The Winding Road from Christianity to Buddhism

I’ve been thinking about my journey into Buddhism more often in recent days, reflecting on the path and how far I’ve come.

Throughout my life, I’ve had an interesting relationship with religion. I grew up with Christianity and attended church often as a child, but always felt out of place.

It’s never been like me to call on a higher power. The closest I ever came was in the fifth grade when I shouted up at the sky angrily, “If you are real, now would be a GREAT TIME to do something!” I wanted to believe but it all felt like a fairy tale to me. For many years I was very conflicted over this, but as I grew up the feelings faded.

Always walking to the beat of a different drum, although not intentionally, in middle school I discovered Wicca (a form of modern paganism). Finally, something self-empowering!

I stuck to a regular Wiccan practice for several years, until my late teens. There were so many things I loved about Wicca, the rituals, the connection with nature, the routine. The mantra, “If it harm none, do what ye will,” freed me from the guilt I had for being a non-believer in my previous church. I loved my new religion, it helped me to make sense of the world, gave me clarity.

My mother, on the other hand, was concerned for my mortal soul. She called me a “devil worshiper” and told me she “didn’t want me to go to hell.”  My mother went to church several times a week and dragged me along, moaning and groaning all the way.

Through the years I’ve been called many things but rebellious and difficult are probably the two I hear the most. “You HAVE to be a rebel don’t you?” “Why are you SO rebellious?” “Can’t you just do it like everyone else?” “Why do you have to be difficult?”

People accused me of becoming a Pagan just to tick off my mom. “Here is Christa being difficult again!” I was never trying to be difficult, all I wanted was to be myself.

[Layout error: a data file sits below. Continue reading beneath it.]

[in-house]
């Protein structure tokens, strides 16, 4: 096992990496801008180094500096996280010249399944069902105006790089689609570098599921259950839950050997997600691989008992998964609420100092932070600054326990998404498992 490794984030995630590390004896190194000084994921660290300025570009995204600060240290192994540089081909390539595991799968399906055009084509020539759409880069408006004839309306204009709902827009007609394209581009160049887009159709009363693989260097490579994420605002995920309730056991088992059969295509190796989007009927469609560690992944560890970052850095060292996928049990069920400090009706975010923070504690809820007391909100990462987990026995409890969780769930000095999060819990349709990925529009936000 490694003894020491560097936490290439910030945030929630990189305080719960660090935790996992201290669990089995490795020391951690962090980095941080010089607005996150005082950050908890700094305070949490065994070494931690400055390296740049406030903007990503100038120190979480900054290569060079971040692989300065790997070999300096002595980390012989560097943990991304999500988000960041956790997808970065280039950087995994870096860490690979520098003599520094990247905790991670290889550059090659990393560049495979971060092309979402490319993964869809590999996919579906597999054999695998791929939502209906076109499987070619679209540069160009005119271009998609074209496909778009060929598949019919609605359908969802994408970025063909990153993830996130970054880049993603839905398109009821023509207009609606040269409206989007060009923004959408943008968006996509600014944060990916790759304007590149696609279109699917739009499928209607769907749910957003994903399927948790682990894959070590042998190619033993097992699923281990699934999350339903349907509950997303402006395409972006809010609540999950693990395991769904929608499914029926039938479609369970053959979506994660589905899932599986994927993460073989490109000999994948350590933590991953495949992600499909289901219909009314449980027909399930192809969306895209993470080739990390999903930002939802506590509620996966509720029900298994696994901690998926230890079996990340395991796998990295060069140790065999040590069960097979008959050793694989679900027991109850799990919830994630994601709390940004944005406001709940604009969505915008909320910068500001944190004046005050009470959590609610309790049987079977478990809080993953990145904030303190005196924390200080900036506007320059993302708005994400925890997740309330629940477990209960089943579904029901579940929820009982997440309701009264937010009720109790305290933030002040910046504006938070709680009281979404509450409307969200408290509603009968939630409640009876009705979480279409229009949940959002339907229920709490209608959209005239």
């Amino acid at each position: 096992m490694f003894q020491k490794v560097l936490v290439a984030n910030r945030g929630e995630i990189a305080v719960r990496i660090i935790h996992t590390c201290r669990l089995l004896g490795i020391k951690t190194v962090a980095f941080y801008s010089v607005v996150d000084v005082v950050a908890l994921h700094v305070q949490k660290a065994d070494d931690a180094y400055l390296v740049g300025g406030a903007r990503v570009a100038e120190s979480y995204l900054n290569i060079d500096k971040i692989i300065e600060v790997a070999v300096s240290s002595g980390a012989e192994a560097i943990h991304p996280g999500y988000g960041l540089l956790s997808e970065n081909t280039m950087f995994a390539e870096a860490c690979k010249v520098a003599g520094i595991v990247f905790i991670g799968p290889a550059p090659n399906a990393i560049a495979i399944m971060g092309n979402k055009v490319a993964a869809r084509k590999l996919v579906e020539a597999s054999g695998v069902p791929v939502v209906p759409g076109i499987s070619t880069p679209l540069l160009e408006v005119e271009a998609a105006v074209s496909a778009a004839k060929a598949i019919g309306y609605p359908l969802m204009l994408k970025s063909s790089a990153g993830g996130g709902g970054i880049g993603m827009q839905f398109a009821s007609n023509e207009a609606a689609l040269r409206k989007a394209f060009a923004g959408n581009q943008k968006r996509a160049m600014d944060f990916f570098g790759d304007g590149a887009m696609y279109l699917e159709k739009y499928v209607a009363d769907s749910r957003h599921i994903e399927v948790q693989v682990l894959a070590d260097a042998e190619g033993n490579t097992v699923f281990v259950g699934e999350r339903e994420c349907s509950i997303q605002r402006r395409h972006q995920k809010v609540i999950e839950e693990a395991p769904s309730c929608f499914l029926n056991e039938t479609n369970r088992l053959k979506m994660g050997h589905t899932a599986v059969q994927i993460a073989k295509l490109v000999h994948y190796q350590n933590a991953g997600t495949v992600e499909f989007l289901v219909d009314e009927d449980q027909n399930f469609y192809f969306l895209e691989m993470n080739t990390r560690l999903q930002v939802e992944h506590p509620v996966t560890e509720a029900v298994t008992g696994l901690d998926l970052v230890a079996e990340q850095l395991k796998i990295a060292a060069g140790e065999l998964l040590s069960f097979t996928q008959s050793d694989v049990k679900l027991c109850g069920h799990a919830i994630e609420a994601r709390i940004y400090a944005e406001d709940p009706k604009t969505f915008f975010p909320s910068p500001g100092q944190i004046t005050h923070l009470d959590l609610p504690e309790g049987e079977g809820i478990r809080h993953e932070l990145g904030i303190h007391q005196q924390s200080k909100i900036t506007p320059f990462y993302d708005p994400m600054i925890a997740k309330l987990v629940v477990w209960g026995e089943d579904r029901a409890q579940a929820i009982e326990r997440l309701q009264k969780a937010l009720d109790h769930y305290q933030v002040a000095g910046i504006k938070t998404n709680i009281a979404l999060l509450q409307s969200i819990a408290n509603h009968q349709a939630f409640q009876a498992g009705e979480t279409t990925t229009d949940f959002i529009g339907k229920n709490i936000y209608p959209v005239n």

In my early twenties, I studied all religions from a very high level. The similarities and parallels between all religions, things people seek and learn, were becoming more obvious to me.

For a while, I had no religion, but took up yoga and then meditation. These things created temporary pauses to the suffering didn’t know I had. I wanted to hang in the stillness, that perfect feeling when a yoga sequence becomes so effortless that all my worries and troubles stopped. I was addicted to the feeling and wanted to do yoga everywhere I went.

Many people don’t realize yoga is more than just body postures and sequences. Even fewer people dig into the history of yoga, but when I love something I have a deep need to know everything about it.

I became particularly fixated on chakra balancing and was convinced my Throat Chakra, the one in charge of communication, was off balance. I even went so far as to wear the color blue, a color I generally dislike, around my throat.

My exposure to yoga and yoga culture brought me into contact with Buddhism and its practical mind shaping wisdom. Buddhism acknowledged that life is full of near constant suffering. This was something I could relate to. I was suffering from something I could not name. Buddhism also promised a way to end ones suffering, so I was on board.

Buddhism is a very practical religion full of lists. I love it! There is no sin, the rules are clear, and you are encouraged to take responsibility for your own actions – every single thing you say or do. There is no threat of heaven or hell in the end, and because the historical Buddha was not a god, the only person you have to answer to is yourself.

The first step was to follow the Noble Eightfold Path, a list of things I needed to work on to reach mental freedom on earth. Right Speech seemed to give me the most trouble so I focused extra attention in this area, sometimes writing reminders in pen on my arms & hands.